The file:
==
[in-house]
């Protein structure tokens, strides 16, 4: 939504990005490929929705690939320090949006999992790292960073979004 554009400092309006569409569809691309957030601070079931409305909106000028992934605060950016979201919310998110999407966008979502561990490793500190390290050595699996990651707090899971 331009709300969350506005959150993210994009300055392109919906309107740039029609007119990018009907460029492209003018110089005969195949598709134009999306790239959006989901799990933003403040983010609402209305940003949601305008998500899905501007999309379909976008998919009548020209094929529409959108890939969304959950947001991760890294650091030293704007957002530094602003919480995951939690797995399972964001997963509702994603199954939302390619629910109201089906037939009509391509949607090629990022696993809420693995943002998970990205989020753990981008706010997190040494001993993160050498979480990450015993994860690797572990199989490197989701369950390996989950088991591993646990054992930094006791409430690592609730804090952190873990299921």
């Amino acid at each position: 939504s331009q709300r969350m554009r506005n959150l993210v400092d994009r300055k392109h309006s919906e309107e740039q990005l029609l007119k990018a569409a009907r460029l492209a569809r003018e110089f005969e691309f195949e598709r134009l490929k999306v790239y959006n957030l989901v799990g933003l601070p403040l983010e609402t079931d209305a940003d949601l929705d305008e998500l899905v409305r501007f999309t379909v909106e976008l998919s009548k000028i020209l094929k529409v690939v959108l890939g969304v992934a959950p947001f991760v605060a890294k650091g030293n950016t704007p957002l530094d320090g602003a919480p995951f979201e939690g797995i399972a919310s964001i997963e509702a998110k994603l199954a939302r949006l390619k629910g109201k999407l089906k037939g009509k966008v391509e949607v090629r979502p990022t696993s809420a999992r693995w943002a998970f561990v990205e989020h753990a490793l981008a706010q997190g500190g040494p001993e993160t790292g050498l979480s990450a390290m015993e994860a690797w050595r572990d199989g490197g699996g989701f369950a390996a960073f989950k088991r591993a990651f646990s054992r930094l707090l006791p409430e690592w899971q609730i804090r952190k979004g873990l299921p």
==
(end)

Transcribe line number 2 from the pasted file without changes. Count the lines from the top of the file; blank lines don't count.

């Protein structure tokens, strides 16, 4: 939504990005490929929705690939320090949006999992790292960073979004 554009400092309006569409569809691309957030601070079931409305909106000028992934605060950016979201919310998110999407966008979502561990490793500190390290050595699996990651707090899971 331009709300969350506005959150993210994009300055392109919906309107740039029609007119990018009907460029492209003018110089005969195949598709134009999306790239959006989901799990933003403040983010609402209305940003949601305008998500899905501007999309379909976008998919009548020209094929529409959108890939969304959950947001991760890294650091030293704007957002530094602003919480995951939690797995399972964001997963509702994603199954939302390619629910109201089906037939009509391509949607090629990022696993809420693995943002998970990205989020753990981008706010997190040494001993993160050498979480990450015993994860690797572990199989490197989701369950390996989950088991591993646990054992930094006791409430690592609730804090952190873990299921």